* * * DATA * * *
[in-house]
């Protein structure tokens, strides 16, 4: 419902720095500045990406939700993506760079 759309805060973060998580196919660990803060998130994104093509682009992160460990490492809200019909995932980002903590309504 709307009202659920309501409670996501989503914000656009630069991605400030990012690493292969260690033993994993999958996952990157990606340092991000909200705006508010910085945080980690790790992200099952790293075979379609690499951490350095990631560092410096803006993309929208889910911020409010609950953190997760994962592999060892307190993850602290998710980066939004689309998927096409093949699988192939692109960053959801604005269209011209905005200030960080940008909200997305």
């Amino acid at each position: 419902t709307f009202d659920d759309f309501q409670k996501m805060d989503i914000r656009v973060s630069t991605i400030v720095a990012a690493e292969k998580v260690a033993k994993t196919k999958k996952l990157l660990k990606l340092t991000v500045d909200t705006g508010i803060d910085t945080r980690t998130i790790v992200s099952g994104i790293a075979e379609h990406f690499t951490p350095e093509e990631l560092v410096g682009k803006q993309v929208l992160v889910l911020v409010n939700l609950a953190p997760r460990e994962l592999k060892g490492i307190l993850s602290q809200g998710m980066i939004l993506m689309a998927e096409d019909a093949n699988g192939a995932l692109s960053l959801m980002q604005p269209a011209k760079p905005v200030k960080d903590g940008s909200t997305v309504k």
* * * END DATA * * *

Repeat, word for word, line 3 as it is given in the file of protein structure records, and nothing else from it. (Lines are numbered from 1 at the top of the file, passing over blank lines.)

């Amino acid at each position: 419902t709307f009202d659920d759309f309501q409670k996501m805060d989503i914000r656009v973060s630069t991605i400030v720095a990012a690493e292969k998580v260690a033993k994993t196919k999958k996952l990157l660990k990606l340092t991000v500045d909200t705006g508010i803060d910085t945080r980690t998130i790790v992200s099952g994104i790293a075979e379609h990406f690499t951490p350095e093509e990631l560092v410096g682009k803006q993309v929208l992160v889910l911020v409010n939700l609950a953190p997760r460990e994962l592999k060892g490492i307190l993850s602290q809200g998710m980066i939004l993506m689309a998927e096409d019909a093949n699988g192939a995932l692109s960053l959801m980002q604005p269209a011209k760079p905005v200030k960080d903590g940008s909200t997305v309504k």